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BELL v. FLOOD (04/16/73)


decided: April 16, 1973.


Appeal from the Order of the Court of Common Pleas of Washington County, in case of Appeal of William A. Flood from Decision of Civil Service Commission of the Borough of Canonsburg, No. 304 March Term, 1972.


Oliver N. Hormell, with him Hormell, Tempest, Simmons, Bigi & Melenyzer, for appellant.

Daniel W. Cooper, with him Stanford A. Segal, and Gatz, Cohen, Segal and Koerner, for appellee.

President Judge Bowman and Judges Crumlish, Jr., Kramer, Wilkinson, Jr., Mencer, Rogers and Blatt. Opinion by Judge Kramer.

Author: Kramer

[ 8 Pa. Commw. Page 424]

This is an appeal from an order of the Court of Common Pleas of Washington County reversing an order of the Civil Service Board (Board) of the Borough of Canonsburg (Borough) which had sustained the Borough Council's suspension of William A. Flood (Flood), the Chief of Police of the Borough. Council had suspended Flood for a period of five days, and thereby dismissed the balance of a 30-day suspension given to Flood by Louis R. Bell, Jr. (Bell), the Mayor of the Borough. The facts are garnered from the briefs and the opinion of the court below.*fn1 On or about November

[ 8 Pa. Commw. Page 4251]

, 1971, Flood advised the Mayor that he intended to make changes in the team assignments of patrolmen of the Borough police force. Shortly thereafter, the Mayor ordered Flood to withhold making such team changes until the Mayor could meet with the patrolmen to ascertain their reasons for requesting changes in assignment. Having waited about six weeks after the Mayor's order, during which time the Mayor did not meet with the patrolmen as he had indicated was his intention, the Chief made the changes in team assignments. The Mayor determined that this was disobedience of his orders and, by letter dated December 10, 1971, suspended Flood for a period of 30 days. The next Borough Council meeting was held on December 13, 1971, at which meeting the subject of Flood's suspension was not discussed. On that same date, December 13, 1971, the Mayor by letter reinstated Flood and postponed his suspension of 30 days until January 2, 1972. At its next meeting, held January 10, 1972, Borough Council took up the matter of the suspension and upheld the suspension of Flood for a period of five days and dismissed the balance. Apparently, at the date of the Council meeting (January 10, 1972), Flood had already served five days of his suspension. Flood took an appeal to the Civil Service Board, and on May 3, 1972, the Board sustained the action of Borough Council. Flood then took an appeal to the court below, which apparently did not take or receive any additional testimony or evidence. The court below determined that the Board had committed error in its findings, and reversed its adjudication, thereby restoring to Flood his prior status, and all lost wages and salary. Bell filed exceptions, and a court en banc was impaneled to hear argument. One of the three judges disqualified himself, and the remaining two judges were evenly divided. The effect of this evenly divided court was to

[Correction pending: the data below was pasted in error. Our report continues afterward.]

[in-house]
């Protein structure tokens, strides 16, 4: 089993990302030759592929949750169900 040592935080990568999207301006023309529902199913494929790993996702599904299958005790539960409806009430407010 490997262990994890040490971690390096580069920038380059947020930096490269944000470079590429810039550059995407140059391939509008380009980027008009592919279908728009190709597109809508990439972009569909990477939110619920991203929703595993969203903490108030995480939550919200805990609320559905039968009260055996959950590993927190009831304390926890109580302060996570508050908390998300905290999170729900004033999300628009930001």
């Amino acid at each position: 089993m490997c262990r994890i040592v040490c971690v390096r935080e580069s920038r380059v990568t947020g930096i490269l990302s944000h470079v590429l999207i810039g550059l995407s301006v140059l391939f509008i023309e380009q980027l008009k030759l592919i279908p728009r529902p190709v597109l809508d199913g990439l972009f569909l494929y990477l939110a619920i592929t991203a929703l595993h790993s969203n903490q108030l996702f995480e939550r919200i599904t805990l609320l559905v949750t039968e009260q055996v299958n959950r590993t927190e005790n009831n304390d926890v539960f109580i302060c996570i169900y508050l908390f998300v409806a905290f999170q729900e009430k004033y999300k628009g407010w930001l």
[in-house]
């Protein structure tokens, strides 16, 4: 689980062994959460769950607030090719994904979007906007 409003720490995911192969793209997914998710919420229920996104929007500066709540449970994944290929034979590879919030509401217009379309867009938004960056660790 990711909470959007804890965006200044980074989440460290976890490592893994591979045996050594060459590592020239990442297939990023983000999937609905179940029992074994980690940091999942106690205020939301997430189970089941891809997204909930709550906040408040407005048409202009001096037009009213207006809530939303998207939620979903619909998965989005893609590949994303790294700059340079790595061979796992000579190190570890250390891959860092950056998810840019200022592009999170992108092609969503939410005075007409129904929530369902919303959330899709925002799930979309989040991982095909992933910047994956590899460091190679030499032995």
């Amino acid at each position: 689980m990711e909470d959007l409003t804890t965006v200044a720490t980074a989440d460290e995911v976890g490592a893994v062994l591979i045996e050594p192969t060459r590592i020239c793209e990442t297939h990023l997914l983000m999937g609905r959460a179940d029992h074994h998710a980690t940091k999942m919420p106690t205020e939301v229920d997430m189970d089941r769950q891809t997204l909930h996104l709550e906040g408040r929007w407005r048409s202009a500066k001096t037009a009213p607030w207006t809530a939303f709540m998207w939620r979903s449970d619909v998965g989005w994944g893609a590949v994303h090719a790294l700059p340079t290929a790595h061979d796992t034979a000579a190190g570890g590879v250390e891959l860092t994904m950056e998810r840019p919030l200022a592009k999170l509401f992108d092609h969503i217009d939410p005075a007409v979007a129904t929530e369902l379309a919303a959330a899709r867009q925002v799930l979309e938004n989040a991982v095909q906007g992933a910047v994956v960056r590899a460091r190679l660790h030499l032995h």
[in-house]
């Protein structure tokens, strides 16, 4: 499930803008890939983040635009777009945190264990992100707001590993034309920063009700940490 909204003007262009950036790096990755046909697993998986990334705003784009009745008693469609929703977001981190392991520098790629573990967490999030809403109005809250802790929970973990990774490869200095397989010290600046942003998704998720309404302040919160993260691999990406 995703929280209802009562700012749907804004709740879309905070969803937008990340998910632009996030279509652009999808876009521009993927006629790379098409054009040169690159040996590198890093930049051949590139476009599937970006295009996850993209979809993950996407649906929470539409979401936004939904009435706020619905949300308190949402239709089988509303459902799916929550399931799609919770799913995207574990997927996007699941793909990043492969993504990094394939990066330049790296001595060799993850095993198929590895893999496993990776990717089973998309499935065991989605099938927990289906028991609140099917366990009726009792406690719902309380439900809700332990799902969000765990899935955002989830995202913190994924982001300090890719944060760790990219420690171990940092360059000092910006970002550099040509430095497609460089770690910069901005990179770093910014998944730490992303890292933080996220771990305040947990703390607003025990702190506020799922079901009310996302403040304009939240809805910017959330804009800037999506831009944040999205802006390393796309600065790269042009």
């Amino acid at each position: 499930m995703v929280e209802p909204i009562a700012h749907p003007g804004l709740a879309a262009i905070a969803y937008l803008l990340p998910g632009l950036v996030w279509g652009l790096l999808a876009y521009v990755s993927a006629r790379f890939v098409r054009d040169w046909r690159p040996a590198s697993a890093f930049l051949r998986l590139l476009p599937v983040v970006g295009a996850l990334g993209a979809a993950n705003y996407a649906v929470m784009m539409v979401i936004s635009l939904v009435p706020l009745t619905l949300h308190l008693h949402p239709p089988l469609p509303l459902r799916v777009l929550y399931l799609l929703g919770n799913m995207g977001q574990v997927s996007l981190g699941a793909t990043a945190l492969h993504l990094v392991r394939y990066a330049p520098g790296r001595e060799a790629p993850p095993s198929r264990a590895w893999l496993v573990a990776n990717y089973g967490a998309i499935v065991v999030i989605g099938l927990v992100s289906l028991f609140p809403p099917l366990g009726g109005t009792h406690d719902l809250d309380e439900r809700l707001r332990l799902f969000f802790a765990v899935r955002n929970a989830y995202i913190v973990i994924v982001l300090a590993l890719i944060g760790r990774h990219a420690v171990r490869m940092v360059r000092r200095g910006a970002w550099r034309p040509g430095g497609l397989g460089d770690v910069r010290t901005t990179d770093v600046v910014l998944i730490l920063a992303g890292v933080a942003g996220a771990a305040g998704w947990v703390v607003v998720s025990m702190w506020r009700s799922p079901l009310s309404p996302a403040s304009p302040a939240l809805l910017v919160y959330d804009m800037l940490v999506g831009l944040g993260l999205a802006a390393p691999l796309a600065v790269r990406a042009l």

[ 8 Pa. Commw. Page 426]

    affirm the original decision of the hearing judge. Bell then appealed to this Court.

The question of law presented to us by the parties is whether the mayor or the chief of police of a borough has the primary authority to make changes in the team assignments of borough patrolmen; and secondly, if the mayor has such primary authority, could he suspend the chief for disobeying an order, if the chief acted as Flood did in this case.

The pertinent statutory authority of borough councils and mayors with regard to control of police chiefs and the police is found in Section 1121 of The Borough Code, Act of February 1, 1966, P.L. (1965) 1656, as amended, 53 P.S. § 46121, which reads in pertinent part as follows:

"The borough council may designate one of said policemen as chief of police. The mayor of the borough shall have full charge and control of the chief of police and the police force, and he shall direct the time during which, the place where and the manner in which, the chief of police and the police force shall perform their duties, except that council shall fix and determine the total weekly hours of employment that shall apply to the policemen.

"The borough may, by ordinance, establish a police department consisting of chief, captain, lieutenant, sergeants, or any other classification desired by council, and council may, subject to the civil service provisions of this act, if they be in effect at the time, designate individuals assigned to each office, but the mayor shall continue to direct the manner in which the persons assigned to the office shall perform their duties. The mayor may, however, delegate to the chief of police or other officers supervision over and instruction to subordinate officers in the manner of performing their duties." (Emphasis added.)